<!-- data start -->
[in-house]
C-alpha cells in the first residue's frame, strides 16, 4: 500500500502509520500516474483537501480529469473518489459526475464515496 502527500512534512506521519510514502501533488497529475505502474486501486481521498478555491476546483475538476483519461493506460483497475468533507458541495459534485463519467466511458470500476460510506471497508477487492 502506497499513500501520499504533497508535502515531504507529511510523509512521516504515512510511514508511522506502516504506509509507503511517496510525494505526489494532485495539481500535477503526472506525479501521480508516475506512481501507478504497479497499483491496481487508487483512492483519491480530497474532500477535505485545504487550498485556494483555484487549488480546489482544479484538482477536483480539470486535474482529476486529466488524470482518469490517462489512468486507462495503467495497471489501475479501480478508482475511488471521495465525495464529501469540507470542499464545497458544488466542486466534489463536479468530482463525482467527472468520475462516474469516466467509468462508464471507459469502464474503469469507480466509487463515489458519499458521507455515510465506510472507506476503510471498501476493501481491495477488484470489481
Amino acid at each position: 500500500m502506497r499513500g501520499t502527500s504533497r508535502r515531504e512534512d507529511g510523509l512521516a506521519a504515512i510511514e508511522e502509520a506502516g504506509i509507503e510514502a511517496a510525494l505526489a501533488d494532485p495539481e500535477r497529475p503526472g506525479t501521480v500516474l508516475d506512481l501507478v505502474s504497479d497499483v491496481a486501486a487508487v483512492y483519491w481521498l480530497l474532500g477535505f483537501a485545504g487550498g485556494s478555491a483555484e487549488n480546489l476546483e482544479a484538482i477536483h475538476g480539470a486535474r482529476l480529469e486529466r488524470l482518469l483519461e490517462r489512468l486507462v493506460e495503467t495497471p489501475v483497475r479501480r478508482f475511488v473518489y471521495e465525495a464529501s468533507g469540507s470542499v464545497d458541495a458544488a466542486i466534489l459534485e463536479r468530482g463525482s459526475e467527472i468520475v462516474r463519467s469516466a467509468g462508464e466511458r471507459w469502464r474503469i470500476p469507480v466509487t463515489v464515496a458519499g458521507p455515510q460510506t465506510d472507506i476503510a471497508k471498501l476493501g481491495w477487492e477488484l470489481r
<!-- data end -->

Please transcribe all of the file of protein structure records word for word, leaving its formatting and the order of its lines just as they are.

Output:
[in-house]
C-alpha cells in the first residue's frame, strides 16, 4: 500500500502509520500516474483537501480529469473518489459526475464515496 502527500512534512506521519510514502501533488497529475505502474486501486481521498478555491476546483475538476483519461493506460483497475468533507458541495459534485463519467466511458470500476460510506471497508477487492 502506497499513500501520499504533497508535502515531504507529511510523509512521516504515512510511514508511522506502516504506509509507503511517496510525494505526489494532485495539481500535477503526472506525479501521480508516475506512481501507478504497479497499483491496481487508487483512492483519491480530497474532500477535505485545504487550498485556494483555484487549488480546489482544479484538482477536483480539470486535474482529476486529466488524470482518469490517462489512468486507462495503467495497471489501475479501480478508482475511488471521495465525495464529501469540507470542499464545497458544488466542486466534489463536479468530482463525482467527472468520475462516474469516466467509468462508464471507459469502464474503469469507480466509487463515489458519499458521507455515510465506510472507506476503510471498501476493501481491495477488484470489481
Amino acid at each position: 500500500m502506497r499513500g501520499t502527500s504533497r508535502r515531504e512534512d507529511g510523509l512521516a506521519a504515512i510511514e508511522e502509520a506502516g504506509i509507503e510514502a511517496a510525494l505526489a501533488d494532485p495539481e500535477r497529475p503526472g506525479t501521480v500516474l508516475d506512481l501507478v505502474s504497479d497499483v491496481a486501486a487508487v483512492y483519491w481521498l480530497l474532500g477535505f483537501a485545504g487550498g485556494s478555491a483555484e487549488n480546489l476546483e482544479a484538482i477536483h475538476g480539470a486535474r482529476l480529469e486529466r488524470l482518469l483519461e490517462r489512468l486507462v493506460e495503467t495497471p489501475v483497475r479501480r478508482f475511488v473518489y471521495e465525495a464529501s468533507g469540507s470542499v464545497d458541495a458544488a466542486i466534489l459534485e463536479r468530482g463525482s459526475e467527472i468520475v462516474r463519467s469516466a467509468g462508464e466511458r471507459w469502464r474503469i470500476p469507480v466509487t463515489v464515496a458519499g458521507p455515510q460510506t465506510d472507506i476503510a471497508k471498501l476493501g481491495w477487492e477488484l470489481r